The Jersey Shore Dilemma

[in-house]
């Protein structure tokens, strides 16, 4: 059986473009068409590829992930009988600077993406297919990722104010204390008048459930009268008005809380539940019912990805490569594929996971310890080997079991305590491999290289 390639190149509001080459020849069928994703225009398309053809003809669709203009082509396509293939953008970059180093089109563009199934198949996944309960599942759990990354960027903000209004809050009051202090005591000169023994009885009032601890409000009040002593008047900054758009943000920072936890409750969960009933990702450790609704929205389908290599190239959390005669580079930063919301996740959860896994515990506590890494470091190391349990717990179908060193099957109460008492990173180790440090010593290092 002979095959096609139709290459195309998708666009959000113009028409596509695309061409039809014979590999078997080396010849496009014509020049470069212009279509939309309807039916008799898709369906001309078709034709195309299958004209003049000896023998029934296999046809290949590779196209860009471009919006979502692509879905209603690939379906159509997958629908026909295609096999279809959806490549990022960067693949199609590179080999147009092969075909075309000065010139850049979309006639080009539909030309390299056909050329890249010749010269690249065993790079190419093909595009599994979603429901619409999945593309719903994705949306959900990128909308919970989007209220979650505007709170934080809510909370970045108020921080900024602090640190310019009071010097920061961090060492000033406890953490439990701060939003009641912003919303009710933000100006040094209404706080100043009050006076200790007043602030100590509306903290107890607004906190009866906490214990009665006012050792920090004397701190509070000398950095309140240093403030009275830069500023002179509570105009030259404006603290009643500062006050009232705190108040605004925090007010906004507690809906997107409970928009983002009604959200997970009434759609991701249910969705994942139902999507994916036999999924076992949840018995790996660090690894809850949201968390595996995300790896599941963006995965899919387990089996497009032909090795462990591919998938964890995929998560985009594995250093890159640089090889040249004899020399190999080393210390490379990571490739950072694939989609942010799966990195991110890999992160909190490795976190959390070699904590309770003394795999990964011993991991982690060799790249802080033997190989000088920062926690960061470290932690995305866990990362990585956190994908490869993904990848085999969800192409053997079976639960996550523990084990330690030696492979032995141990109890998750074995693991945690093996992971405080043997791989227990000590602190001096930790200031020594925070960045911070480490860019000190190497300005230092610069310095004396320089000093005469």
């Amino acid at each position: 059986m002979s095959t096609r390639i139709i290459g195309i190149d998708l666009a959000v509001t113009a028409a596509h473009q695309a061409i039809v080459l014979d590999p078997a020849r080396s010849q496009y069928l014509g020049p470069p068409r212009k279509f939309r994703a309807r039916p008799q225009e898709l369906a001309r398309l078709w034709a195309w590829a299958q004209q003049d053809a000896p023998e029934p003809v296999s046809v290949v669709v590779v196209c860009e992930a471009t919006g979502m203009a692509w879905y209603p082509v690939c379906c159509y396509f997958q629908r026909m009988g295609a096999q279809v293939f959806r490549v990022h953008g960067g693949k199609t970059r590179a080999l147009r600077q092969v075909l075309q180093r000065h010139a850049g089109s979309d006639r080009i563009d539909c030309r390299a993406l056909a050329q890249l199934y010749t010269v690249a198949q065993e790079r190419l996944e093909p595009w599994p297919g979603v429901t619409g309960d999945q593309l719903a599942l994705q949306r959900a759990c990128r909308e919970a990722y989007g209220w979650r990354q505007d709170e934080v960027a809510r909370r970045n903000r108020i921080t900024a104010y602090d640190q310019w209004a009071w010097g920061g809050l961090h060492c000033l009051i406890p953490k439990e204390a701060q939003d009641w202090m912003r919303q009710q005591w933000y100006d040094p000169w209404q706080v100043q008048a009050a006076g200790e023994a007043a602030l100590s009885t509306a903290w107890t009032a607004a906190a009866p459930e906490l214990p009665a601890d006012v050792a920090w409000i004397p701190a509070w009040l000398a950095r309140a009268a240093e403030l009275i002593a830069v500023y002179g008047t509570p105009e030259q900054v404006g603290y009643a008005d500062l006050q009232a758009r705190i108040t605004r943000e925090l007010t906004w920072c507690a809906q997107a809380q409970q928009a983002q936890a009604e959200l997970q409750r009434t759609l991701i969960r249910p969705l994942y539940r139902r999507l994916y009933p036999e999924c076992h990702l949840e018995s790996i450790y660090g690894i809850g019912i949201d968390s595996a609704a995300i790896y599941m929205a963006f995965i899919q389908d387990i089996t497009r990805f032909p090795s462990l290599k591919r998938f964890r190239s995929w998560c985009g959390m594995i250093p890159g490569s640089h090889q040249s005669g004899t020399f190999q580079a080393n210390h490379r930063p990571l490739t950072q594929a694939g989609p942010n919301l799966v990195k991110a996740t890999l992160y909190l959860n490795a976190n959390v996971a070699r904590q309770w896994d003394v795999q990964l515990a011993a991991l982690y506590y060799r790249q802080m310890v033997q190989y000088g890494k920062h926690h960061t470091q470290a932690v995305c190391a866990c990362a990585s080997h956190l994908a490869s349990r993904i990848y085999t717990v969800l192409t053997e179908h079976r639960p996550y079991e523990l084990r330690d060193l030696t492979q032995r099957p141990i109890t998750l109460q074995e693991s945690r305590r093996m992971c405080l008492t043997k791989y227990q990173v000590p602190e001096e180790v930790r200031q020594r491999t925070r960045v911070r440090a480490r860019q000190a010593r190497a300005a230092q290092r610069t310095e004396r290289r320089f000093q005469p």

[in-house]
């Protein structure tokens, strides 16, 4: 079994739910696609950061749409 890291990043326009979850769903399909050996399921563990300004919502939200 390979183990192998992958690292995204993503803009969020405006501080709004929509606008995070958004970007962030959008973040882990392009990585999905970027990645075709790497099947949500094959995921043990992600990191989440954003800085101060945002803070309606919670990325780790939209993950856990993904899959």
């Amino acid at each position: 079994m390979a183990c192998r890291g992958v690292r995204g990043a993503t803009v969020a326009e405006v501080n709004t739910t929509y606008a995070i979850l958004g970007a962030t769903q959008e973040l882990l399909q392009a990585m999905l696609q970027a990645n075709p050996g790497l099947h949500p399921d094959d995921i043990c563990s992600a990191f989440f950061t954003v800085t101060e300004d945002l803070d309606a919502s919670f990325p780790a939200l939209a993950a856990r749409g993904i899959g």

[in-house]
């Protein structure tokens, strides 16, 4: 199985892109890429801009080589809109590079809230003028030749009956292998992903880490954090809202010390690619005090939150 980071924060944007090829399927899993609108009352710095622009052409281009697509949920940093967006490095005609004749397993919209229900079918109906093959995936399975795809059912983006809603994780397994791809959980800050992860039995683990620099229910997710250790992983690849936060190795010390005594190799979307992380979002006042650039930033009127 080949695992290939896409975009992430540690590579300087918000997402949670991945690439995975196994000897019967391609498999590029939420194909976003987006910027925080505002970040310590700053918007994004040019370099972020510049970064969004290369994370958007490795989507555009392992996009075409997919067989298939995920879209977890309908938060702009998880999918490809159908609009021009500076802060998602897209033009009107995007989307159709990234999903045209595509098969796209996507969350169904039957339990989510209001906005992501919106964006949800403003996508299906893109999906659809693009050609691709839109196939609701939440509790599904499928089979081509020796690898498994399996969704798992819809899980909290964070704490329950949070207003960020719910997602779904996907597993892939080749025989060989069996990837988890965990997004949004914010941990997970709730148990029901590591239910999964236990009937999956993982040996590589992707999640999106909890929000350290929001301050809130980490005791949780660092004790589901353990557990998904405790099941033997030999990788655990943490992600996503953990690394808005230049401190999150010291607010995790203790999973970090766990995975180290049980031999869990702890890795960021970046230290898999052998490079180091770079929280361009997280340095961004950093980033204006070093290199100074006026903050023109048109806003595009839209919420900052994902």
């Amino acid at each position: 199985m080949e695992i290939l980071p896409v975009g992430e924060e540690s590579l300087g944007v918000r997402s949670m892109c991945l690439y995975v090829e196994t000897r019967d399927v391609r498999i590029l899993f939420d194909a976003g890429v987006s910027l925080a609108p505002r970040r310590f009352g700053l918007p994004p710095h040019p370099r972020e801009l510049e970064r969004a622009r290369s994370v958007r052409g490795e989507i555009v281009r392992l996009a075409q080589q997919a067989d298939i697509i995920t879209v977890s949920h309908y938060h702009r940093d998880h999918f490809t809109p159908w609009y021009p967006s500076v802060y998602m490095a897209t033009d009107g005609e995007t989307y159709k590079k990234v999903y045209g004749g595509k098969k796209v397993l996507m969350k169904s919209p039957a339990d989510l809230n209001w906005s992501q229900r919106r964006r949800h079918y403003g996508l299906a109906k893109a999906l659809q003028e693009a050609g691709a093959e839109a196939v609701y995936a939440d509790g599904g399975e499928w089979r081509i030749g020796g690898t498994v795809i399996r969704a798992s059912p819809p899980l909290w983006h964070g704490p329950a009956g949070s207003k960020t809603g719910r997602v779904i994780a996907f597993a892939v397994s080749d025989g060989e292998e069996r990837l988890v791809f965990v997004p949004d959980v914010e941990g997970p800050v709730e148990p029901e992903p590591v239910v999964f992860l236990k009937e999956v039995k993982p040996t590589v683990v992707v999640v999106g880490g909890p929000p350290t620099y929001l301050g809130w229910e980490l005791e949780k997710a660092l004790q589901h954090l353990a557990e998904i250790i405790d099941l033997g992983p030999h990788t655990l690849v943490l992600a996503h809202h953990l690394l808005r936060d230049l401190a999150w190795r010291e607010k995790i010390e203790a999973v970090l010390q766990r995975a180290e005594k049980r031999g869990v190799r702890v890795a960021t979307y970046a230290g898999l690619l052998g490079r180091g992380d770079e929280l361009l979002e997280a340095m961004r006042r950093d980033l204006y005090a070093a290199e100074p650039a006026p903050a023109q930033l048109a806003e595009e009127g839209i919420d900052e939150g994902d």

As I sat at a Buffalo Wild Wings bar last night, watching the 9th inning of the Yankees-Indians game and Matt Garza add to an already incredible pitching year in the MLB, I made a new friend. A young man most likely a few years older than myself, wearing a mesh tank-top, earrings, his hair gelled up, a cross tattoo on his right shoulder. He said he was from Long Island, the greatest place ever, where the nightlife is second to none, and the girls are all gorgeous dimes. Literally nothing this gentleman said to me came as a surprise and I was very aware of the fact that, had we not both been sitting at the bar alone, I would most likely have no interest in talking to this person or even being near him. Watch him on TV, however? Well, that’s a different story entirely. In this blog I blast the loyal followers of shows like Real Housewives of Who Gives a Shit because they put the saddest, most vile characteristics of rich self-absorbed bitches on a platform for the sake of entertainment. It’s a point I used to make in regards to rappers like Soulja Boy and Hurricane Chris (now read: Waka Flocka Flame). If we reward the lowest common denominator, celebrate someone solely for their entertainment value, then aspiring celebrities/musicians will emulate what they see is working. If being an asshole is what gets the camera to look at you, then don’t you figure we’ll have more people acting like assholes in this country? With all that said, “Jersey Shore” returns to the airwaves with its second season this Thursday. I watched the first season like the five million other Americans, marveling at these new pop culture icons. (But didn’t we all watch for “the punch.”) I now mockingly fist pump when I can, make “situation” innuendo whenever that now infamous word is casually dropped, correct people when they say “GLT,” and regrettably, tried to pull-off a semi-blow out for about a week last spring. It was obvious that “Jersey Shore” was rubbing off on me. But I kept my foot down on some points, I refuse (refuse!) to own anything Ed Hardy, and can stand maybe two techno songs in a row, if that. So with America’s newest sweethearts making their triumphant return I, as well as you, have to ask, Will I be watching? Do we even have a choice? There is that one Soulja Boy verse I like after all. But wait, wait, what am I thinking, why conform to the same television practices I encourage you not to just because the appeal is a little bit larger? Why contribute to these peoples success when the very foundation that made them successful is one I disagree with entirely? But I don’t think I can turn away and boycott the program. It’s the train wreck phenomenon in its simplest form. We love to watch from afar, but would never want to be next to them when the wheels come off. Truthfully, I haven’t decided whether or not I will watch Thursday night. I think “The Situation” is a character that transcends the program that catapulted him to fame, and really want to see what this Angelina chick has to say for herself considering she left the show two weeks in (MTV gave her a second chance, which is generally how life goes, right? Get the opportunity of a life time, voluntarily give it up, then have the plane turn around, and pick you back up again.) But we’ll see. It’s hard to believe MTV will have an image quite as buzz worthy as this, but again, we’ll see. Just know going in, that these people may make great television performers, but turning into them will mean a strain on our friendship.

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